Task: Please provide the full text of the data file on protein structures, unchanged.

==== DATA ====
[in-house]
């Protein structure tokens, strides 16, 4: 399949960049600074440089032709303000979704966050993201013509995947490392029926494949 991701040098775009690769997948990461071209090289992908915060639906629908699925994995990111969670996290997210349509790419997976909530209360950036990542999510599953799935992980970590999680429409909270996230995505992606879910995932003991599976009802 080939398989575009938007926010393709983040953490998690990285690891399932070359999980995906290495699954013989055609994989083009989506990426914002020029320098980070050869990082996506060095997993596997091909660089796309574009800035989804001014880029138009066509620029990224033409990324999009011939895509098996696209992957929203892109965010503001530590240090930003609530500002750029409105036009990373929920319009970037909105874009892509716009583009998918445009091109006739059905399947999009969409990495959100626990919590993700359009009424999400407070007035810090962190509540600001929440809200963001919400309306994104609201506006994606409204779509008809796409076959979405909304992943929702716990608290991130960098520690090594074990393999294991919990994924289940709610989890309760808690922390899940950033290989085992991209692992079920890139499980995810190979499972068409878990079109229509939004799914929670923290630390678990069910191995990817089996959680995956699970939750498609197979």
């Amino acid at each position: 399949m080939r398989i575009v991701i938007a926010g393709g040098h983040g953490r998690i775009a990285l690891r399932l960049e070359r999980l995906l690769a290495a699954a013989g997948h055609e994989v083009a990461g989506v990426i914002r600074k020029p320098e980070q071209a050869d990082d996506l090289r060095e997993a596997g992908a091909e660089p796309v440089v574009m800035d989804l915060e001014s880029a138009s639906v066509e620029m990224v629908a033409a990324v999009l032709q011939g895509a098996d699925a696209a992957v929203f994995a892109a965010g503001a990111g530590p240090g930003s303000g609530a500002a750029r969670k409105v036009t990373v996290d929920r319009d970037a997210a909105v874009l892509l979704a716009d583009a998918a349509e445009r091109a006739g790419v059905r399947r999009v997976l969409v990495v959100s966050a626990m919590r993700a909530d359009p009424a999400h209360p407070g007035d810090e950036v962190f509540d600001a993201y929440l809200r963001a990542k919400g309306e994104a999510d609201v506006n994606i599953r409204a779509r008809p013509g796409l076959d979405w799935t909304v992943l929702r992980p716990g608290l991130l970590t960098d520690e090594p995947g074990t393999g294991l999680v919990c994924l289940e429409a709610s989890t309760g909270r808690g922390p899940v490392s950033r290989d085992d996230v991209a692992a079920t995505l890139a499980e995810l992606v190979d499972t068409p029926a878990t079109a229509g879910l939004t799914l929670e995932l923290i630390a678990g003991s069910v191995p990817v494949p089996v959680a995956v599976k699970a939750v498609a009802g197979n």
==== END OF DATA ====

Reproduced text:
[in-house]
């Protein structure tokens, strides 16, 4: 399949960049600074440089032709303000979704966050993201013509995947490392029926494949 991701040098775009690769997948990461071209090289992908915060639906629908699925994995990111969670996290997210349509790419997976909530209360950036990542999510599953799935992980970590999680429409909270996230995505992606879910995932003991599976009802 080939398989575009938007926010393709983040953490998690990285690891399932070359999980995906290495699954013989055609994989083009989506990426914002020029320098980070050869990082996506060095997993596997091909660089796309574009800035989804001014880029138009066509620029990224033409990324999009011939895509098996696209992957929203892109965010503001530590240090930003609530500002750029409105036009990373929920319009970037909105874009892509716009583009998918445009091109006739059905399947999009969409990495959100626990919590993700359009009424999400407070007035810090962190509540600001929440809200963001919400309306994104609201506006994606409204779509008809796409076959979405909304992943929702716990608290991130960098520690090594074990393999294991919990994924289940709610989890309760808690922390899940950033290989085992991209692992079920890139499980995810190979499972068409878990079109229509939004799914929670923290630390678990069910191995990817089996959680995956699970939750498609197979």
């Amino acid at each position: 399949m080939r398989i575009v991701i938007a926010g393709g040098h983040g953490r998690i775009a990285l690891r399932l960049e070359r999980l995906l690769a290495a699954a013989g997948h055609e994989v083009a990461g989506v990426i914002r600074k020029p320098e980070q071209a050869d990082d996506l090289r060095e997993a596997g992908a091909e660089p796309v440089v574009m800035d989804l915060e001014s880029a138009s639906v066509e620029m990224v629908a033409a990324v999009l032709q011939g895509a098996d699925a696209a992957v929203f994995a892109a965010g503001a990111g530590p240090g930003s303000g609530a500002a750029r969670k409105v036009t990373v996290d929920r319009d970037a997210a909105v874009l892509l979704a716009d583009a998918a349509e445009r091109a006739g790419v059905r399947r999009v997976l969409v990495v959100s966050a626990m919590r993700a909530d359009p009424a999400h209360p407070g007035d810090e950036v962190f509540d600001a993201y929440l809200r963001a990542k919400g309306e994104a999510d609201v506006n994606i599953r409204a779509r008809p013509g796409l076959d979405w799935t909304v992943l929702r992980p716990g608290l991130l970590t960098d520690e090594p995947g074990t393999g294991l999680v919990c994924l289940e429409a709610s989890t309760g909270r808690g922390p899940v490392s950033r290989d085992d996230v991209a692992a079920t995505l890139a499980e995810l992606v190979d499972t068409p029926a878990t079109a229509g879910l939004t799914l929670e995932l923290i630390a678990g003991s069910v191995p990817v494949p089996v959680a995956v599976k699970a939750v498609a009802g197979n």